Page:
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Illuminant: Saul Leiter’s vision of the world

Bird in Flight starts a series of publications where photographers speak about masters whose work inspires them most. In the first issue Ukranian photographer Konstantin Ilyanok shares his enchantment with the unique photographs and wonderful personality of Saul Leiter.


It’s now hard to remember what exactly what I was looking for, but Google responded to my query with a photograph full of condensed red color. And right away I found myself inside it. It’s early 1950s, the sun is blazing, I am two steps away from a bar ready to dive into its shade and have a drink, from a massive glass of course, with some ice cubes, possibly. A coloured gentleman asks me for a light as he walks out of the shade. I try to guess what he does for a living, but the mere attempt to look into his eyes costs a lot of effort – his fiery tie with flower pattern is so distracting.


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The virtual presence effect was so powerful it urged me to look at a few more photographs by that author, done in the same saturated colour scheme. And there I was – walking in the streets of an unknown city, my gaze clinging to minor details. I was gazing at reflections, gaping at street signs and staring at faces of passers-bye through steamy windows of cafes, bars and grocery shops. Ever since that time I keep admiring this city, finding my way through a colourful crowd or waiting at a cross-roads, together with Saul Leiter.

Saul Leiter was born in 1923 in Pittsburg in a family of Polish emigrants. Having disappointed his father, a respectable Talmud expert, with his passion for painting, Leiter leaves his parents’ home at age 23 and goes to live on the East coast, forever destroying his parents’ dream to one day see him as a rabbi. As he becomes familiar with the New York school of abstract expressionism and its representative Richard Poussette-Dart, Leiter begins taking part in group exhibitions and takes up street photography. Later he will say it was Poussette-Dart and photographer William Eugene Smith who motivated him to consider photography seriously. Trying to make some money, Leiter starts shooting for The Vogue UK, Harper’s Bazaar and Elle, while taking street photos in his free time.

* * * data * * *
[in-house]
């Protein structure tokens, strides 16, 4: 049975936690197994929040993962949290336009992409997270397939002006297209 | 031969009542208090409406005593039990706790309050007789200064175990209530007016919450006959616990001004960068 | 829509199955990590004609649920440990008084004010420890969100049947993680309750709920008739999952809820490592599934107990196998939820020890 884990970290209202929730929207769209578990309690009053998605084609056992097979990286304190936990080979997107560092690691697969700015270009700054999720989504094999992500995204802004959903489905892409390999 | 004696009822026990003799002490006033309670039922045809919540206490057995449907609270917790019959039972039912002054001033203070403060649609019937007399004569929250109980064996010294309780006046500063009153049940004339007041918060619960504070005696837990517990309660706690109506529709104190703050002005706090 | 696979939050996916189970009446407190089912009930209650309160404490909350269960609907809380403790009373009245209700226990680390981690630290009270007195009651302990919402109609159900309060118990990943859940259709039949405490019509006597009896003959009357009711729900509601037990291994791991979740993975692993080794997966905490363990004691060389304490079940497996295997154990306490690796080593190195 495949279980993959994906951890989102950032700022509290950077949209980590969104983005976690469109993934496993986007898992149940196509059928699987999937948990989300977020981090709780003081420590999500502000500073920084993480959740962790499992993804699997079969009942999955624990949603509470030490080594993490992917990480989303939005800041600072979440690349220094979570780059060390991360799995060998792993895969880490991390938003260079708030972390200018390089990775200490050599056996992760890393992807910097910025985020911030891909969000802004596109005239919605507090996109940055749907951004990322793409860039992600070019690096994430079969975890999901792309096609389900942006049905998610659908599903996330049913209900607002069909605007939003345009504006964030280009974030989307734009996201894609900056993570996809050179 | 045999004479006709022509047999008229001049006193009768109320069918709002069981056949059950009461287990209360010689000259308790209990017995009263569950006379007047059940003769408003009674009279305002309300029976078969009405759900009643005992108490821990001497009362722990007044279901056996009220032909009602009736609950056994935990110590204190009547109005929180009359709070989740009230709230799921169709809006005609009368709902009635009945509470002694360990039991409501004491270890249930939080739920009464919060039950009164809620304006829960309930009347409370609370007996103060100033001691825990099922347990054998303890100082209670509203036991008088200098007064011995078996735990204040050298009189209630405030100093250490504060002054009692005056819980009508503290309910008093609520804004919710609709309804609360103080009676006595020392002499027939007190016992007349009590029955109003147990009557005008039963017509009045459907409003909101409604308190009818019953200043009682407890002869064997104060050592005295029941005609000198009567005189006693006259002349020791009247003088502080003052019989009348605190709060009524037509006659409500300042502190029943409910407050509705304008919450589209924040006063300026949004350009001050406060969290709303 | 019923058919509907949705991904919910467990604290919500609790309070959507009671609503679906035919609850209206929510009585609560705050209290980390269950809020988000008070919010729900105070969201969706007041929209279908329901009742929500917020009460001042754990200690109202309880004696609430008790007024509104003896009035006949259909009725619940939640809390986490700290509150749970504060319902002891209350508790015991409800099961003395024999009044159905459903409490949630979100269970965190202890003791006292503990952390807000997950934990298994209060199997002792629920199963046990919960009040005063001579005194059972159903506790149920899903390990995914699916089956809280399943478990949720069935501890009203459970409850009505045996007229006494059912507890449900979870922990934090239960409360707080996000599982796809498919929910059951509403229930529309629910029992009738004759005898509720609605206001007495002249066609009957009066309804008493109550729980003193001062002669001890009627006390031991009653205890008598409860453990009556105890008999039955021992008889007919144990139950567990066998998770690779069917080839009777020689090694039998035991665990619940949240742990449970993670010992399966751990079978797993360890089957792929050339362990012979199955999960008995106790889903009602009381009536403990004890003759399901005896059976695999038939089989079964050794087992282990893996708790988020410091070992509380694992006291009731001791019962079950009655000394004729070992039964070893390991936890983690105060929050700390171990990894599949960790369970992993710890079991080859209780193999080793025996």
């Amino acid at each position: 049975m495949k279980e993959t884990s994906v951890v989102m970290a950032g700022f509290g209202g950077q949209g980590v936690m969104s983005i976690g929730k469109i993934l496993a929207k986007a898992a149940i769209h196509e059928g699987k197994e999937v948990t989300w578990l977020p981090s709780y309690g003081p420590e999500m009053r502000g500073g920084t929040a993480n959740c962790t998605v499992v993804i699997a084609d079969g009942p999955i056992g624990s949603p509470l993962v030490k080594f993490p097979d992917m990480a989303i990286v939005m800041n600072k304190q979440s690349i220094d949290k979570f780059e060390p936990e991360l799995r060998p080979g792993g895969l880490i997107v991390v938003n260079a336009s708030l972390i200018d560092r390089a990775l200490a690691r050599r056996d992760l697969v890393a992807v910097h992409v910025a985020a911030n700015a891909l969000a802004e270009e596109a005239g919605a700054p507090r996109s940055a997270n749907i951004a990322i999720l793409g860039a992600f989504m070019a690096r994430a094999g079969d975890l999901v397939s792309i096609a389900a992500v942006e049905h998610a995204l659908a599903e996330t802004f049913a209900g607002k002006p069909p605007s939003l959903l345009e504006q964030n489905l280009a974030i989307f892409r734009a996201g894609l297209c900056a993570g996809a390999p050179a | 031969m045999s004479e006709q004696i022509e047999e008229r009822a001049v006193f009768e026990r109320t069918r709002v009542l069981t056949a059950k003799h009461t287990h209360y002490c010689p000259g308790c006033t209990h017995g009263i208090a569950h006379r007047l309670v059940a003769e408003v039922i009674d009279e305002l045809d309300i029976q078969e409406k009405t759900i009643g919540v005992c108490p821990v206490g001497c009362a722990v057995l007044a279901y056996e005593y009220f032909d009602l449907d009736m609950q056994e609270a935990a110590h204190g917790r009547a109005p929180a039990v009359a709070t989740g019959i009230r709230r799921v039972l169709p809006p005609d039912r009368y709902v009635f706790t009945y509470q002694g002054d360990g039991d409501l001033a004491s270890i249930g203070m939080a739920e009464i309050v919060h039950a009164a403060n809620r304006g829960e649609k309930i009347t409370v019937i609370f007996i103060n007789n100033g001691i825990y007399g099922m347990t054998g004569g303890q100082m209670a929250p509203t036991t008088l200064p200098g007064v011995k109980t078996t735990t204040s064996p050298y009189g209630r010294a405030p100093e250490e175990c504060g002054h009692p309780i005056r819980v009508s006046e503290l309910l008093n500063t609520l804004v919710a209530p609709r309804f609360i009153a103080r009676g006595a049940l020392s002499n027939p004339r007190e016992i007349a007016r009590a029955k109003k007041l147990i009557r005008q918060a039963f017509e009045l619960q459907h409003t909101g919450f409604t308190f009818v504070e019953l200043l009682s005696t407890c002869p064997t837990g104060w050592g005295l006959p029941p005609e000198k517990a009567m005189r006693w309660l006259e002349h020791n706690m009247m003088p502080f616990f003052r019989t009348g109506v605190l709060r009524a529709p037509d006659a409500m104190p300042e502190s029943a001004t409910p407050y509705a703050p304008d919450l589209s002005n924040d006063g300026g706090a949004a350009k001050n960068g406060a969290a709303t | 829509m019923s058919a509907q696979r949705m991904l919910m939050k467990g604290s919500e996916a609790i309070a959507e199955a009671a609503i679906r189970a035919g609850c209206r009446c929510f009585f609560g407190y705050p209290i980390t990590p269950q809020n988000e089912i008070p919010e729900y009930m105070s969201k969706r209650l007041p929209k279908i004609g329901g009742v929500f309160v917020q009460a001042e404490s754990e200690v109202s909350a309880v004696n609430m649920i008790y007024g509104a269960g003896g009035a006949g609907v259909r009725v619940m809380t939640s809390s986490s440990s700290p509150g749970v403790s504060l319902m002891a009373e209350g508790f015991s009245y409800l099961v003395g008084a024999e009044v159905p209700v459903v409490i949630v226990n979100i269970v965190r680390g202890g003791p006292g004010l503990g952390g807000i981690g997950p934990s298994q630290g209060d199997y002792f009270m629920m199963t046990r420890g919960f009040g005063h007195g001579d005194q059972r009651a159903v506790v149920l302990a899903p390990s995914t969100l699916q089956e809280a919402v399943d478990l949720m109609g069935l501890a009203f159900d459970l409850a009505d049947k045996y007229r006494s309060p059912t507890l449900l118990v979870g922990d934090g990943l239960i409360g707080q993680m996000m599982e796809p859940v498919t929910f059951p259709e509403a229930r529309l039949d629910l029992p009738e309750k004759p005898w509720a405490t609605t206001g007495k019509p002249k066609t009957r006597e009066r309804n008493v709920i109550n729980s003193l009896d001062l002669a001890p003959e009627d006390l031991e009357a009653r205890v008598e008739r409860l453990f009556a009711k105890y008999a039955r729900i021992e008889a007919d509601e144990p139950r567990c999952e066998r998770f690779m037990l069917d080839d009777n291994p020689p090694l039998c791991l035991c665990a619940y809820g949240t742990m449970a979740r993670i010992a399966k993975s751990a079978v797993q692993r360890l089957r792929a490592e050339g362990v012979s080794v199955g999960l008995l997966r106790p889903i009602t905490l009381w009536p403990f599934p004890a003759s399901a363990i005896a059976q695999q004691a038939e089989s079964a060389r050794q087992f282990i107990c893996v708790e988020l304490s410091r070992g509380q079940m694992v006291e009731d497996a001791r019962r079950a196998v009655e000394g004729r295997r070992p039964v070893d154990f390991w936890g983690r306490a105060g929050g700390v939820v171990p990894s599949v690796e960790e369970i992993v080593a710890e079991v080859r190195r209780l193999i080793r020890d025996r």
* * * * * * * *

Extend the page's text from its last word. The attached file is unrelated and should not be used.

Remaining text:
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Up till the mid 1970s colour photography was treated as a useless hobby – it was believed that colour distracts from content, making the shot superficial and entertaining. Besides, the development and printing process were more complicated and considerably more expensive. But Saul Leiter as early as 1948 starts using colour reversible film that allowed him to skip the printing process and occasionally invite friends to his home for slide projection parties.

Some photographers think that by taking pictures of human misery, they are addressing a serious problem. I do not think that misery is more profound than happiness.

Saul Leiter’s works are a real treasure that wasn’t discovered until very recently because of his wonderful personality. Leiter didn’t try to be famous. There is one quote that I particularly like that testifies to this person’s incredible modesty: ‘In order to build a career and to be successful, one has to be determined. One has to be ambitious. I much prefer to drink coffee, listen to music and to paint when I feel like it. I prefer a lot of things to building plans for conquering the world.’


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Saul Leiter was a man ‘In No Great Hurry’ (the name of a documentary about him), the poetry of his works make him stand aside of the coarse matter-of-fact photography of his day. It was decades later that the publisher Martin Harrison and gallerist Howard Grinberg discovered Leiter’s slides, scanned them and put them together in a monograph titled ‘Early Colour’ that was sold out in a flash. Following which many photographs found their way to private collections.

The value of his works is mainly in the fact that he anticipated the rest of photographers by the mere fact that he understood the power of colour and created his own unique style. And, undoubtedly, Leiter the painter was the teacher of the Leiter the photographer in terms of colour patterns, composition, the form and the detail. What matters is the suspense, the second-long hesitation of the viewer as he is taking in the image. The role of light is also very important: its reflections, unexpected patches of light sometimes make one look at an unsophisticated theme for a long time. Leiter’s photographs are enchanting with their touching and soft beauty. ‘Some photographers think that by taking pictures of human misery, they are addressing a serious problem. I do not think that misery is more profound than happiness’, Saul Leiter said.

‘I don’t know if my life has been what I wanted it to be because I never knew what I wanted. It’s quite possible that my work represents a search for beauty in the most prosaic and ordinary places. One of the things that photography gives to me is the pleasure of seeing. I have a very simple idea of the world. To me the world is a source of endless pleasure.’ Saul Leiter died in New York in November 2013.


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Text: Konstantin Ilyanok, photos by Saul Leiter.

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